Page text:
By Nancy Tannler
What has become known as a “childcare desert” has Oregon parents scrambling to find affordable, reliable places for their children while they are at work. The problem has been plaguing parents since before the pandemic and COVID-19 only exacerbated the problem.
Policy for the People is a radio Podcast on KMUZ that explores public policy. In a recent podcast, Alejandro Queral interviewed Andrea Paluso, Executive Director of Family Forward, and Mary King, Economics Professor, Portland State University, about why childcare has become a problem.
Paluso cofounded Family Forward 12 years ago, initially using the organization to advocate for paid family leave. Since then, Family Forward has been on the front line, organizing parents and other caregivers to take action to change a system that does not value or support caregivers and their families.
Paluso cited a statistic that puts childcare into perspective, “It costs $13,000 a year for infant care here in Portland, half of some wage earner’s income. The estimated fair rate for childcare is designated at seven percent of a family’s income.”
“The economic problem,” King said, “began because historically we have not equalized wages for women.” Childcare workers are receiving only slightly more than minimum wage for this labor-intensive job. These jobs are disproportionately done by women of color and immigrants and many rely on government subsidies like food stamps to survive.
Representative Rob Nosse said that they had been working on several bills to relieve the childcare crisis before COVID-19. Now it has become a state of emergency for parents, providers and kids across Oregon. The pandemic highlighted that childcare is essential to the infrastructure of our economy. Unfortunately, many of these workers are choosing not to return to childcare.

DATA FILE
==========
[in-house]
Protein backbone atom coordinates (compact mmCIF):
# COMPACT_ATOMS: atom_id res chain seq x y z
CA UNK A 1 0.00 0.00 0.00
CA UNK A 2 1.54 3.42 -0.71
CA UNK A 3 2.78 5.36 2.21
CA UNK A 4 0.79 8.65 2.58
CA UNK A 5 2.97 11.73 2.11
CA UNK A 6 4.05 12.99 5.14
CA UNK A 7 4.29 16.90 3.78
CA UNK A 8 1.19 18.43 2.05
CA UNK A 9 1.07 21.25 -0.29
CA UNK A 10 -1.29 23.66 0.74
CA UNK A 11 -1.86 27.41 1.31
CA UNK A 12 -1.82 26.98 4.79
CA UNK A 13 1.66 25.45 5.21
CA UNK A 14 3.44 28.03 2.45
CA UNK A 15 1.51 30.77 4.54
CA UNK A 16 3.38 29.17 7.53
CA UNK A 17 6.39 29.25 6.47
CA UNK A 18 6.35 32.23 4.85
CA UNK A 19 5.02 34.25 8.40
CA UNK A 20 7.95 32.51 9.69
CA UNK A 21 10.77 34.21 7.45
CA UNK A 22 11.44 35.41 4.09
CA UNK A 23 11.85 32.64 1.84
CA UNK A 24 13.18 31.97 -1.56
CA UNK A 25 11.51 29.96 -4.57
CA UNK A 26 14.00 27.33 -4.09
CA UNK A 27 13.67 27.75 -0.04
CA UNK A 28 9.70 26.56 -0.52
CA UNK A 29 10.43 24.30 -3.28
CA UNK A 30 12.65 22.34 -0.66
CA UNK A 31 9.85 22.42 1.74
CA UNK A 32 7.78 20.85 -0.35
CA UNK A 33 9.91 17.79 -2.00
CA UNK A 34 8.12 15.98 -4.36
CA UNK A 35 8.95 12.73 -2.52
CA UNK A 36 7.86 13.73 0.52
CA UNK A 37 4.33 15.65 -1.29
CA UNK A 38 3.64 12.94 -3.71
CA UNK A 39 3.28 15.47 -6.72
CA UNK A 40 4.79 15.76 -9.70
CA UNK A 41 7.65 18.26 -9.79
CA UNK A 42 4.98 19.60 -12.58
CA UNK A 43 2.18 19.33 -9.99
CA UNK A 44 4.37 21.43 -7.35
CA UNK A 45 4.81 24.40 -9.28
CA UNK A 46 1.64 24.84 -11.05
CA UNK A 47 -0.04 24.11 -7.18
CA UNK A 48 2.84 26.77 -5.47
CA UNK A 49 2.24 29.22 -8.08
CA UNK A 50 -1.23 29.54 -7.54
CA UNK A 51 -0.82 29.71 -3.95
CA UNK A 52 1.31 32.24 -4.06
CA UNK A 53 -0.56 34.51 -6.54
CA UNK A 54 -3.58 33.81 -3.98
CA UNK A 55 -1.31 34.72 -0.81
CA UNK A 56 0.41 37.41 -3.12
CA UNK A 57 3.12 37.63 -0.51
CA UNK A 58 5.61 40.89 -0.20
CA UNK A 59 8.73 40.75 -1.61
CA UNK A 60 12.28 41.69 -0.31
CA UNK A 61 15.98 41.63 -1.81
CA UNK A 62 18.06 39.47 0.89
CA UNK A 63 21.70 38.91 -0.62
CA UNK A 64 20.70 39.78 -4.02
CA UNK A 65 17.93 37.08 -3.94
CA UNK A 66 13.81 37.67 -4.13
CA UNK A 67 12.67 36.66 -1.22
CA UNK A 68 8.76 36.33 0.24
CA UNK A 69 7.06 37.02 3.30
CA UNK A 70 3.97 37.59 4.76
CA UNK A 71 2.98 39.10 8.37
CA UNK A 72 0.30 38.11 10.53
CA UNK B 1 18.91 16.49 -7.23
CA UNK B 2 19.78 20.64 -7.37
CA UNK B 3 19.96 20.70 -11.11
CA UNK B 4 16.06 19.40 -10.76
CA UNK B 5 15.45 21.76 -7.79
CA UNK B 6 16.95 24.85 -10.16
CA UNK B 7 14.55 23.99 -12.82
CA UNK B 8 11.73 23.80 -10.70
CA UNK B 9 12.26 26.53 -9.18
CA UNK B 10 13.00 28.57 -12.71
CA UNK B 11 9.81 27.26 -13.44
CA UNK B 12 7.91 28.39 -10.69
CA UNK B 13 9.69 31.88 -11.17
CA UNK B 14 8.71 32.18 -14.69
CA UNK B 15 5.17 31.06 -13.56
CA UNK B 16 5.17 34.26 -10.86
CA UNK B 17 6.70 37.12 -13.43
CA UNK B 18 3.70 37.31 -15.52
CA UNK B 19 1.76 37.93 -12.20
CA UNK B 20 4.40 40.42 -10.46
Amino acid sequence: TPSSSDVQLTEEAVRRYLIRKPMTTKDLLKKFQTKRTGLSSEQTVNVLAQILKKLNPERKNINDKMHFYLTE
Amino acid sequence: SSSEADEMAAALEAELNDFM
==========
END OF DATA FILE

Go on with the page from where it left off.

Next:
“We are experiencing really high turnover in childcare employees right now,” Paluso said. One of the big changes is the decrease in small home-based providers. Statewide there were 45,000 slots available in private businesses prior to the pandemic; now the numbers are about 15,000.
The increased cost of living and low wages makes it difficult to run a business in normal times. The pandemic has really impacted the viability of maintaining those businesses.
Rep. Nosse said that Oregon has made sizeable investments in early learning and childcare over the last several years but action on the distribution system has not kept pace with these investments.
“In 2021 the state got started making improvements with HB 3073. We just passed HB 4005 and also did a lot of budget/funding for childcare in HB 5202,“ Rep. Nosse said.
Another important improvement was the passage of HB 3073, introducing the One Integrated Eligibility system. Representative Karin Power has taken the lead on ensuring these bills made it before the legislature. HB 3073 minimizes the bureaucracy by consolidating all early childcare services into one state agency. This will include licensing, registration and the distribution of state and federal childcare funds.
County Commissioner Jessica Vega Pederson and her team put together Ballot Measure 26-214, Preschool For All, passing with 76 percent of the voters in favor of the bill in November 2020. This program will benefit young children and parents by providing access to quality, affordable preschool. Enrollment is underway now. See multco.us/preschool for additional information.
Rep. Nosse said, “Universal childcare is still the optimal goal but universal preschool is certainly a step in the right direction.”
Federally, The Build Back Better bill 220–213 was passed by the House of Representatives in November 2021, but is stalled in the Senate. This legislation, one of the biggest the country has ever seen, creates a childcare and early learning entitlement program for children under six. It provides another means for families to access affordable, high-quality childcare in the setting that best meets their needs.
The US falls short of the standards set in many other industrialized countries in regard to family leave and childcare. Back in the 1970s when other countries were beginning to subsidize childcare, conservatives in the US argued that the government should not be involved in raising children. We have just begun to reassess that decision.
The local advocacy group Family Forward, Family Forward Action and our Representatives Nosse and Power are leading the fight to pass bold, statewide laws that will make life better for people to raise children here in Oregon.
As a society we have started to look at some uncomfortable truths about equity in the workplace. Spotlighting the childcare desert is an opportunity to raise public awareness about the reasons for the problem and the importance of choosing to invest in programs for the children and our future.